My First Game – Part 10: Pong – Post Mortem

We made a simple Pong clone using HaxeFlixel. Here is a summary of each parts:

Part 1 – Mental Preparation

This isn’t really part of the Pong tutorial, but if you’re making a game with the intention of commercialising your work some day, then it’s best to know what hurdles you have ahead.

The Minimum Viable Product (MVP) is concept that helps, especially when you have too many game ideas and too little time.

Part 2 – Game Design

Before you start coding your Pong game (or any other game), you need to lay down the design. In a perfect world, your version of Pong would have the most realistic physics, with high-definition graphics and amazing sounds, and an amazing title screen.

Unfortunately, we don’t have the time for that. We gotta pick what we want to make as an MVP, and strip out unnecessary things. Once you list down the necessary components and tasks to complete the game, you can gauge how much time it’ll take to finish it.

Part 3 – Setup

For beginners in HaxeFlixel, this is a short guide on getting your project up and ready for coding.

Part 4 – Paddle

Part 5 – Paddle Movement

Part 6 – Second Paddle

Part 7 – The Ball

Part 8 – Score Text

Part 9 – Sound

Parts 4 to 9 are straightforward — you make a Pong clone with as little effort as possible. Nothing fancy like realistic physics or intelligent AI.

While going through the tutorial, you might have had a lot of nagging thoughts in your head, such as “But the ball doesn’t bounce realistically”, or “But the score text is too plain”.

That’s normal, and it’s good to have these thoughts, but they’re not necessary in completing a game. They are part of the polishing phase — after you’re done with the game’s basic features, you start improving it.

I learned the hard way in failing to complete several of my game projects. Often, I find myself thinking “Oh it’ll be great if the game had this feature”, only to be boggled by its complexity, and ultimately making me lose interest in the game completely.

It is, in fact, a challenge to strip a game idea to its bare minimum. So work your way toward an MVP whenever you have this Amazing Idea™ in your head, and polish from there. More often than not, you’ll struggle just to finish your MVP instead of the actual full game.

In the next post, we shall begin a new tutorial — an Asteroids clone. Or rather, it is a study on an existing HaxeFlixel demo – FlxTeroids.

My First Game – Part 9: Pong – Sound

Games feel much better when there is sound, no matter how simple it is. In the case of Pong, we only need one sound — when the ball hits the paddle, or when it hits the screen edge.

Before we add sound to the game, let’s assume you want to create one. You can easily do this by visiting Bfxr.net.

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  1. Click on any sound effect button on the top-left of the app until you hear one that you like.
  2. Click on the effect that you want to export as a sound file on the bottom-left of the app.
  3. Click on “Export Wav” button on the bottom-right of the app to save the audio onto your computer.

Now we have a simple sound file, let’s use it in the game. Before we can use the sound file, we need to add the file to our assets folder.

Note: the assets/music  folder is for background music — because it loops infinitely.  In our case of Pong, we’re adding a sound effect. For that, we can put them in the assets/sounds  folder.

Let’s insert the audio-playing code in Ball.hx  itself:

Here are some notes on the code above:

  • In order to use FlxSound , we need to import  it first, as indicated at line 5.
  • We then create a class variable bounceSound  at line 11.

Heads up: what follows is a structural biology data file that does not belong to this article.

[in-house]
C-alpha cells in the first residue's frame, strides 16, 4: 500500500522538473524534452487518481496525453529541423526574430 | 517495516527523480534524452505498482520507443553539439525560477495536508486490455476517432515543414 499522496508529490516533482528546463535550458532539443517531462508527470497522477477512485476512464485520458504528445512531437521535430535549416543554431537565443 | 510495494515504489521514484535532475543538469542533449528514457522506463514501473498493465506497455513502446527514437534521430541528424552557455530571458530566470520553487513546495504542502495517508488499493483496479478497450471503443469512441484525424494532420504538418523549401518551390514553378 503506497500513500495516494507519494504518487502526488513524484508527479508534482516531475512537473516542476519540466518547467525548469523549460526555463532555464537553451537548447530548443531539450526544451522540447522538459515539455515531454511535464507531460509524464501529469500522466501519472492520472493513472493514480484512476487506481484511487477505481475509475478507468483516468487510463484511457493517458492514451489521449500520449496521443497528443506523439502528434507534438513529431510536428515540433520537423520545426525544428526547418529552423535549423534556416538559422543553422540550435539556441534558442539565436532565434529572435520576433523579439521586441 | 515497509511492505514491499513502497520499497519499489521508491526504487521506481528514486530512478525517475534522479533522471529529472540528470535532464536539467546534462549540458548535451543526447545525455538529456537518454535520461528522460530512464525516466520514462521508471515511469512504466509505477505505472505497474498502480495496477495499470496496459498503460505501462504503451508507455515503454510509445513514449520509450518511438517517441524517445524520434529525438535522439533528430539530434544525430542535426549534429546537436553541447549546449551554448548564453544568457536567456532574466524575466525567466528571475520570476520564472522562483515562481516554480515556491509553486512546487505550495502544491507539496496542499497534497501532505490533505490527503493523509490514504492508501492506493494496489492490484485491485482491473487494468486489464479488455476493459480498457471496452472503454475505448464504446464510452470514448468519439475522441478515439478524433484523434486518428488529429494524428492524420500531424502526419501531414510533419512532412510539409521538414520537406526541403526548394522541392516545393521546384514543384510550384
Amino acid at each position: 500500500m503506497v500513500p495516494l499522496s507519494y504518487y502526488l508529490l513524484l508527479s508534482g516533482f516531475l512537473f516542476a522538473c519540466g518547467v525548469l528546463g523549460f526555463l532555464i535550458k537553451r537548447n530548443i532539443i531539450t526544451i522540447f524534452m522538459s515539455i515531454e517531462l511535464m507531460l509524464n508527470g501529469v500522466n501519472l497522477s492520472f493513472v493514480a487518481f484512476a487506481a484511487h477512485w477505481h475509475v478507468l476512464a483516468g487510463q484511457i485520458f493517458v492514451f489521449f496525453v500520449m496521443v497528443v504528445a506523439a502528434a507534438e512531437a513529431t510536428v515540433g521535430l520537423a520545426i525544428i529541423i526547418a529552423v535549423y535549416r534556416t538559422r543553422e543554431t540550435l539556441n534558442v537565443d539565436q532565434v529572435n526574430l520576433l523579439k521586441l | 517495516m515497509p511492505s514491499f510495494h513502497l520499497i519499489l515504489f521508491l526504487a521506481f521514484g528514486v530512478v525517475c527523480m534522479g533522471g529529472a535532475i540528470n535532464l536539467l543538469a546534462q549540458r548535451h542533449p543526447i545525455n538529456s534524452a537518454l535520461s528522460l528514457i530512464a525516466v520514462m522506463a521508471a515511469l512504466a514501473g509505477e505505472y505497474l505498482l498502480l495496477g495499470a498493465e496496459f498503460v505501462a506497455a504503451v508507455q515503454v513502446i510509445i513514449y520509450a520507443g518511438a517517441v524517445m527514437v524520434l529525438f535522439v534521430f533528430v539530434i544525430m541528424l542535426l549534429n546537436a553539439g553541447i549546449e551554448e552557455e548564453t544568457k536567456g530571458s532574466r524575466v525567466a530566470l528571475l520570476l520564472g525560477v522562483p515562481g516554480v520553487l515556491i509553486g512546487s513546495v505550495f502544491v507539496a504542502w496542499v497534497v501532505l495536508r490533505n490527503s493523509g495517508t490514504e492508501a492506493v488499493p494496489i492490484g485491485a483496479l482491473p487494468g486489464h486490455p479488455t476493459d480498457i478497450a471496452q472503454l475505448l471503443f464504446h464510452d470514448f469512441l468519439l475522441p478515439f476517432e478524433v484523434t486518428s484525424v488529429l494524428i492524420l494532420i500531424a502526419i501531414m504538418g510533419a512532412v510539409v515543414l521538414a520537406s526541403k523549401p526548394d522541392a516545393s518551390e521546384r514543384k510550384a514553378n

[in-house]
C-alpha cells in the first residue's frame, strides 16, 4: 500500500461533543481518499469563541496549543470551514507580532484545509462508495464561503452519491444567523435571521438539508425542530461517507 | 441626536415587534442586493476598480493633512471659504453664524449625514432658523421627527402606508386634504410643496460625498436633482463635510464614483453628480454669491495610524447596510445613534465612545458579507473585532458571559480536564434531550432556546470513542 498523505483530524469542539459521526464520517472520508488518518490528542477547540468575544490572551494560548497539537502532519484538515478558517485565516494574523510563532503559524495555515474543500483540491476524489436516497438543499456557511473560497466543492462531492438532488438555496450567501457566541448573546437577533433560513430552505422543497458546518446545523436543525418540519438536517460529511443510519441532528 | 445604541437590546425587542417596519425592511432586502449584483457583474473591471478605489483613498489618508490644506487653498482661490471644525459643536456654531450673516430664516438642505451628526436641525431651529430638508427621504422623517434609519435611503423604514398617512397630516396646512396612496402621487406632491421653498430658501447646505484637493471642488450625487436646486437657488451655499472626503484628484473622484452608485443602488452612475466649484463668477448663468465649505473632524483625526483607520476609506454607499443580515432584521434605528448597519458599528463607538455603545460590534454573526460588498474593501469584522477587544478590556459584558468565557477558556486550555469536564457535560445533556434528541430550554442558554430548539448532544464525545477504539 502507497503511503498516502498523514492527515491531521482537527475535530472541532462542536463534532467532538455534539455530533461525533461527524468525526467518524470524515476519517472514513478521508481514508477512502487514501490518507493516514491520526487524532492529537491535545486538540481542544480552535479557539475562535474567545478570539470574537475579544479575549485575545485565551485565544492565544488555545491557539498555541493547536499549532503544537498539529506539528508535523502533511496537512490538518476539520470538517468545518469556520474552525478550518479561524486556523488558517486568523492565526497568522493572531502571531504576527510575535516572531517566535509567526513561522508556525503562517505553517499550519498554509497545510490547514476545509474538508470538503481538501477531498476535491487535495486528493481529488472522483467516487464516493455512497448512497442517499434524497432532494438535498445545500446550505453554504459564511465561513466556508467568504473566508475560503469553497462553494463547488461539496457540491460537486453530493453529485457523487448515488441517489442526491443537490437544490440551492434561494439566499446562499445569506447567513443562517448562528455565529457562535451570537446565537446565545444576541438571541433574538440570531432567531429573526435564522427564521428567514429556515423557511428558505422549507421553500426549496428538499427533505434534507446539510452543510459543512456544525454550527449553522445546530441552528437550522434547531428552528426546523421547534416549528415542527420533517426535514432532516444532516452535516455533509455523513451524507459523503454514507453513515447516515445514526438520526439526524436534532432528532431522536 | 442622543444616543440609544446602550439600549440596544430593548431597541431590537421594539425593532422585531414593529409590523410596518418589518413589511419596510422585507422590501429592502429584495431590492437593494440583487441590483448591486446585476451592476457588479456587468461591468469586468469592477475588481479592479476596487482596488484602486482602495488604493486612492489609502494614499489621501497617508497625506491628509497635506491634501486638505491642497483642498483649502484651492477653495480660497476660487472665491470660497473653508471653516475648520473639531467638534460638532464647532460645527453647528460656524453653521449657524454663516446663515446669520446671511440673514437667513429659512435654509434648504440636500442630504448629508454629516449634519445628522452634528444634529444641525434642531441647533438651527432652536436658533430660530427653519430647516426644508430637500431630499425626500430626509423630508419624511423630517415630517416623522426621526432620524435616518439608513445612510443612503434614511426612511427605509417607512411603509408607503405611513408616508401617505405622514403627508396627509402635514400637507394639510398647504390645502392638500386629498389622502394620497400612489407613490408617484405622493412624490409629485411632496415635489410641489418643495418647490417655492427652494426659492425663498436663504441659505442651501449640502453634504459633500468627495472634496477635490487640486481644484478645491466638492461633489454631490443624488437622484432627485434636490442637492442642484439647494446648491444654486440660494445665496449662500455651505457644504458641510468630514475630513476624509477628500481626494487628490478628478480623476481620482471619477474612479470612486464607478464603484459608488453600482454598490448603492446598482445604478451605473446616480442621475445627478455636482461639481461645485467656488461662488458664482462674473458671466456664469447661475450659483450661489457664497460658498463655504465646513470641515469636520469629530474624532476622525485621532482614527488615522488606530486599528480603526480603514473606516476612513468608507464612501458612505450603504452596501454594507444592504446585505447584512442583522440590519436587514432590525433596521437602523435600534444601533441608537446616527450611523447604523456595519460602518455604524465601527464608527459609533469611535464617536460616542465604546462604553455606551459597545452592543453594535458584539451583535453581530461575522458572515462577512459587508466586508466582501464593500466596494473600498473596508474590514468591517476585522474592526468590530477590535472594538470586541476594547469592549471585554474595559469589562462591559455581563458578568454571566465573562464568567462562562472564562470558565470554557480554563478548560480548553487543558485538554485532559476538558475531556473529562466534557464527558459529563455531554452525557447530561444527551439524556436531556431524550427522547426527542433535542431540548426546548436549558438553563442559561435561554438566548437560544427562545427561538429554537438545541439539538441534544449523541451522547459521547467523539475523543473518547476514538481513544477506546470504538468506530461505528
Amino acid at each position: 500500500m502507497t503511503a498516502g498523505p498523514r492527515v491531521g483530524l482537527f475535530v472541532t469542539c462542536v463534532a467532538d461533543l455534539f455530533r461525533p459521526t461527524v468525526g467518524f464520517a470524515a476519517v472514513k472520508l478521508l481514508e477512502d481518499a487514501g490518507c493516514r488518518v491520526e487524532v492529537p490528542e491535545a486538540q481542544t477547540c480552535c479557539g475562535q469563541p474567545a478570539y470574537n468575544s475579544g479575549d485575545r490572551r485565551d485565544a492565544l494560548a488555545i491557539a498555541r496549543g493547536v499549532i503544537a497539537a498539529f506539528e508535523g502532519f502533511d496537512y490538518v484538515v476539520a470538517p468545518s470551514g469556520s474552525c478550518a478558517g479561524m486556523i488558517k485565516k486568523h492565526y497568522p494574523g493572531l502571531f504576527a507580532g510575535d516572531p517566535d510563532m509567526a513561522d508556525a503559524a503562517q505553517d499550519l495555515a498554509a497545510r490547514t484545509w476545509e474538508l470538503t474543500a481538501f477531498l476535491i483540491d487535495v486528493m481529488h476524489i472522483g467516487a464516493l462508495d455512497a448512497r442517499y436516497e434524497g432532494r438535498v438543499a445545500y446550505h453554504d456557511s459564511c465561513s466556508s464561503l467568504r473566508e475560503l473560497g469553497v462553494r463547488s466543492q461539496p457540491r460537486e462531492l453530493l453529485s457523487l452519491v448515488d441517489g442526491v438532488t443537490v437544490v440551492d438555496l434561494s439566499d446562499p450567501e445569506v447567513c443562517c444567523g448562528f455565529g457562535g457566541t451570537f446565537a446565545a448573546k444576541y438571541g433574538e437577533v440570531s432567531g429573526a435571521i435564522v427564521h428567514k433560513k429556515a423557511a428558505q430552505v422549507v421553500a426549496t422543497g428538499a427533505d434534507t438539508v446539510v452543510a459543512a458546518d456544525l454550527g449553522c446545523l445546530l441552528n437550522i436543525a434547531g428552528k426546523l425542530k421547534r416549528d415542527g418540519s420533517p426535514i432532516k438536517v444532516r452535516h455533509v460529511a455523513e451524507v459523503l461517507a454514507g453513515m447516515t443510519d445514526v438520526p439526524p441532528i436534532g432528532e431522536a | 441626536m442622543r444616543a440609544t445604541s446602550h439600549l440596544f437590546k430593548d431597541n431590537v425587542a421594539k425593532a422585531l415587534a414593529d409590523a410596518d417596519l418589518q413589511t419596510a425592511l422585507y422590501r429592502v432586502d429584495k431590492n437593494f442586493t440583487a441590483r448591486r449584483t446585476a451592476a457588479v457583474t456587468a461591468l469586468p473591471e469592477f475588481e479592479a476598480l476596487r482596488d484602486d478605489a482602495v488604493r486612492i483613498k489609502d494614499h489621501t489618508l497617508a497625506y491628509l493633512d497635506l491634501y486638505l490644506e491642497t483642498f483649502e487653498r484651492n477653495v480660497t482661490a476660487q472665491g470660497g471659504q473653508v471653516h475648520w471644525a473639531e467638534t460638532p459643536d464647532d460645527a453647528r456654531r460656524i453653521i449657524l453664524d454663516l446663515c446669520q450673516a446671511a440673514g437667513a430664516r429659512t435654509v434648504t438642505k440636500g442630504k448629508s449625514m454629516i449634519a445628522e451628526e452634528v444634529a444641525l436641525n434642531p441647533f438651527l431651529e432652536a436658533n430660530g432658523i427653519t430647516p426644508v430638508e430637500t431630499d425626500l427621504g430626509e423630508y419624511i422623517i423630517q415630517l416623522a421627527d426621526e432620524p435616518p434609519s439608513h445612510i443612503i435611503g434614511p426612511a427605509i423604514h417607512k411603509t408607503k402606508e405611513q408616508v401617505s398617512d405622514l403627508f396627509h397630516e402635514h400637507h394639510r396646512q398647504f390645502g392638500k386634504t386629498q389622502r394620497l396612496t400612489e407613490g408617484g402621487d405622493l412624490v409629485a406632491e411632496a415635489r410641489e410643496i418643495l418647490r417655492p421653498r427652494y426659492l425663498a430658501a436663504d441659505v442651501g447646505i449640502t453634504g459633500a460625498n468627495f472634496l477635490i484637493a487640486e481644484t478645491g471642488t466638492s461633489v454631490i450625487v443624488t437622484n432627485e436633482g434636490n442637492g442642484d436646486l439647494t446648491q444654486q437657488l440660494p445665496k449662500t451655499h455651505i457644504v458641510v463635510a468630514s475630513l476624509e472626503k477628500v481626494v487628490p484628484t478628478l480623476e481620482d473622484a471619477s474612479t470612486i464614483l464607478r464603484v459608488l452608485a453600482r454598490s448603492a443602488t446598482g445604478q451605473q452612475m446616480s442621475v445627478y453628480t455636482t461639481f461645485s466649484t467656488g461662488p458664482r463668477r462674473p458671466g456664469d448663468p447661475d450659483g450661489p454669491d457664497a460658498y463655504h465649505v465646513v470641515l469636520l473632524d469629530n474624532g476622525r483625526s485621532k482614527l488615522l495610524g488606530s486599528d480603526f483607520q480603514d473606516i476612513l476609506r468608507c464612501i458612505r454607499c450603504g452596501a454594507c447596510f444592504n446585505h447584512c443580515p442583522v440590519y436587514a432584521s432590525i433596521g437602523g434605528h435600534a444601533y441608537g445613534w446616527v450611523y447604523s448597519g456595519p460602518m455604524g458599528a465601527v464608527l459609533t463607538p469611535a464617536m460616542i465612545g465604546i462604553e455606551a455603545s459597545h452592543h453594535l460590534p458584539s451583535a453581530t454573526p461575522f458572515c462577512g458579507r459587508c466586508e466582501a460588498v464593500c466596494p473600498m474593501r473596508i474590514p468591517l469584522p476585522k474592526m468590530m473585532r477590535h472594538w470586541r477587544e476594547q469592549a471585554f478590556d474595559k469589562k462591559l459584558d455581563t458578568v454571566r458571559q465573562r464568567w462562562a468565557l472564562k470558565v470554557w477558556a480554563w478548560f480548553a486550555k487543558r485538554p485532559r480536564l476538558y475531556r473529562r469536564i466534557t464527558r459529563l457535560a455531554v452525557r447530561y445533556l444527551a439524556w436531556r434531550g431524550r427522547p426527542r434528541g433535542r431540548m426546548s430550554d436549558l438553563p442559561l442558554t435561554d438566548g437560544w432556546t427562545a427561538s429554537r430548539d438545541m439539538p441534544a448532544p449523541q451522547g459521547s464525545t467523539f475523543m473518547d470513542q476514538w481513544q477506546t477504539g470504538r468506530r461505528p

• FlxG.sound.load()  will load sound files from the assets/sounds  folder automatically
  • In the line 24, we load the sound when the Ball is created. In Haxe, the sound files can be loaded as a variable name rather than by string — written as AssetPaths.Hit_Hurt5__wav  instead of a string value, e.g.   "assets/sounds/Hit_Hurt5.wav" .
  • Alternatively, instead of bounceSound.play(); , you can use  FlxG.sound.play("assets/sounds/Hit_Hurt5.wav"); .
  • After we have loaded the sound, we can conveniently play the sound by just using  play() , as indicated on 34 and 56.

 

If you test the game now, there will be sound when the ball bounces! Congratulations, you have completed a simple game of Pong, minus the polish and game balancing. It’s not pretty, but it’s entertaining enough for at least a minute. 😛

In our next post, we shall wrap up with a short post-mortem of this Pong clone project and discuss some points when creating a proper game.

My First Game – Part 8: Pong – Score Text

We pretty much have an MVP already by now — Players can bounce the ball back against each other, and the round restarts when the ball goes behind either of the paddles.

Now let’s keep track of the score to see who’s winning. First we need a variable that doesn’t get reset whenever we reload the MenuState  screen.

Note that whenever you create a HaxeFlixel template project, there is a Reg.hx  file in your source folder. You can use this file to store any game data during the game’s lifetime. This is where we’ll store our Pong score data too. We don’t need to modify anything in Reg.hx  because there’s already a scores  variable there.

Remember, we have two players, so we need to keep track of two scores. Where do we handle the scoring? Let’s do it in MenuState.hx , because that’s where most of our code logic is anyway:

There are three parts to note in the code above.

In the first part, by default, uninitialised values are null . In Haxe, there are various different default null values, depending on which target platform you want to build on, as noted in this page. As such, to play safe, I did a quick check on the initial values of the Reg.scores  array. In case the value is not larger than zero, we initialise it to zero.

In the second part, we just load the score values accordingly.

In the third part, I set the position of the scores at an arbitrary position — The top-middle part of the screen. We then create two FlxText  objects (based on the parameters for  new() ) and add them to the stage.